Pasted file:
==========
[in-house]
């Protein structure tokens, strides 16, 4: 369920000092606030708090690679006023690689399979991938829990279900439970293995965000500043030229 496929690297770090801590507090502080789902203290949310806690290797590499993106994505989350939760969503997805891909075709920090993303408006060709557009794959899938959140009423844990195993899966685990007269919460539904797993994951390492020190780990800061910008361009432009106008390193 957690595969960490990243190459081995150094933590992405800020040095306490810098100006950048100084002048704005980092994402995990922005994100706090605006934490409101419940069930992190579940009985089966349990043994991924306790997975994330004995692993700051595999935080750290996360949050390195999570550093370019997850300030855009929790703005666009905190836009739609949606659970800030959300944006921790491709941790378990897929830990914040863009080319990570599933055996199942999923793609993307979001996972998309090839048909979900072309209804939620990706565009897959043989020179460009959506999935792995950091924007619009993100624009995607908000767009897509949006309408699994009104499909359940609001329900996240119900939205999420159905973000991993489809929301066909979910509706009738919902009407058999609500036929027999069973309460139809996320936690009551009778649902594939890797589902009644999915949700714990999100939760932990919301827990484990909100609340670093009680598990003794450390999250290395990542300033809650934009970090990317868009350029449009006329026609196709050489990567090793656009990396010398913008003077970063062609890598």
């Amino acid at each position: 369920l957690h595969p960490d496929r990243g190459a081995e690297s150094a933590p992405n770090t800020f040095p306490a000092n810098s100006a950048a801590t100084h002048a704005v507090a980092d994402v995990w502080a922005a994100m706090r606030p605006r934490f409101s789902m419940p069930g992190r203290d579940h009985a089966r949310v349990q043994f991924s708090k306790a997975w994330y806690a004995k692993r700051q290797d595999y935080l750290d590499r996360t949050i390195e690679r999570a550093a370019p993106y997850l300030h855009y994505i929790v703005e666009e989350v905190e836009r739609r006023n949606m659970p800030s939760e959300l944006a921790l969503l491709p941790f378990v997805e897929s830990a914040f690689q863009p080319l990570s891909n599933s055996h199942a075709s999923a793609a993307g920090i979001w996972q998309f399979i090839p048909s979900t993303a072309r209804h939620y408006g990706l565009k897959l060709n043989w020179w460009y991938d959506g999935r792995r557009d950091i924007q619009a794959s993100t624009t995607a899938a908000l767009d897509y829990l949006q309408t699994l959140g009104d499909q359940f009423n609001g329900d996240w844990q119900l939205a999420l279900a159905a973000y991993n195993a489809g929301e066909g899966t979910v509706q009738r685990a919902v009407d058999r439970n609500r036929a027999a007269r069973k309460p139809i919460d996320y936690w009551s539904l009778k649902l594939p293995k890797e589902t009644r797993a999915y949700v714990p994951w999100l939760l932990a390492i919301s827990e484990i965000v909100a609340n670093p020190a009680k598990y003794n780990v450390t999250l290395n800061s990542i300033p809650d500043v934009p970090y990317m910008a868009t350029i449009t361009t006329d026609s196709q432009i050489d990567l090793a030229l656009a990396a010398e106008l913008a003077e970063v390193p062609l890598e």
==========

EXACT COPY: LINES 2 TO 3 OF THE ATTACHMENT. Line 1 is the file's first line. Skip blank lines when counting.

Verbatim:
């Protein structure tokens, strides 16, 4: 369920000092606030708090690679006023690689399979991938829990279900439970293995965000500043030229 496929690297770090801590507090502080789902203290949310806690290797590499993106994505989350939760969503997805891909075709920090993303408006060709557009794959899938959140009423844990195993899966685990007269919460539904797993994951390492020190780990800061910008361009432009106008390193 957690595969960490990243190459081995150094933590992405800020040095306490810098100006950048100084002048704005980092994402995990922005994100706090605006934490409101419940069930992190579940009985089966349990043994991924306790997975994330004995692993700051595999935080750290996360949050390195999570550093370019997850300030855009929790703005666009905190836009739609949606659970800030959300944006921790491709941790378990897929830990914040863009080319990570599933055996199942999923793609993307979001996972998309090839048909979900072309209804939620990706565009897959043989020179460009959506999935792995950091924007619009993100624009995607908000767009897509949006309408699994009104499909359940609001329900996240119900939205999420159905973000991993489809929301066909979910509706009738919902009407058999609500036929027999069973309460139809996320936690009551009778649902594939890797589902009644999915949700714990999100939760932990919301827990484990909100609340670093009680598990003794450390999250290395990542300033809650934009970090990317868009350029449009006329026609196709050489990567090793656009990396010398913008003077970063062609890598």
């Amino acid at each position: 369920l957690h595969p960490d496929r990243g190459a081995e690297s150094a933590p992405n770090t800020f040095p306490a000092n810098s100006a950048a801590t100084h002048a704005v507090a980092d994402v995990w502080a922005a994100m706090r606030p605006r934490f409101s789902m419940p069930g992190r203290d579940h009985a089966r949310v349990q043994f991924s708090k306790a997975w994330y806690a004995k692993r700051q290797d595999y935080l750290d590499r996360t949050i390195e690679r999570a550093a370019p993106y997850l300030h855009y994505i929790v703005e666009e989350v905190e836009r739609r006023n949606m659970p800030s939760e959300l944006a921790l969503l491709p941790f378990v997805e897929s830990a914040f690689q863009p080319l990570s891909n599933s055996h199942a075709s999923a793609a993307g920090i979001w996972q998309f399979i090839p048909s979900t993303a072309r209804h939620y408006g990706l565009k897959l060709n043989w020179w460009y991938d959506g999935r792995r557009d950091i924007q619009a794959s993100t624009t995607a899938a908000l767009d897509y829990l949006q309408t699994l959140g009104d499909q359940f009423n609001g329900d996240w844990q119900l939205a999420l279900a159905a973000y991993n195993a489809g929301e066909g899966t979910v509706q009738r685990a919902v009407d058999r439970n609500r036929a027999a007269r069973k309460p139809i919460d996320y936690w009551s539904l009778k649902l594939p293995k890797e589902t009644r797993a999915y949700v714990p994951w999100l939760l932990a390492i919301s827990e484990i965000v909100a609340n670093p020190a009680k598990y003794n780990v450390t999250l290395n800061s990542i300033p809650d500043v934009p970090y990317m910008a868009t350029i449009t361009t006329d026609s196709q432009i050489d990567l090793a030229l656009a990396a010398e106008l913008a003077e970063v390193p062609l890598e």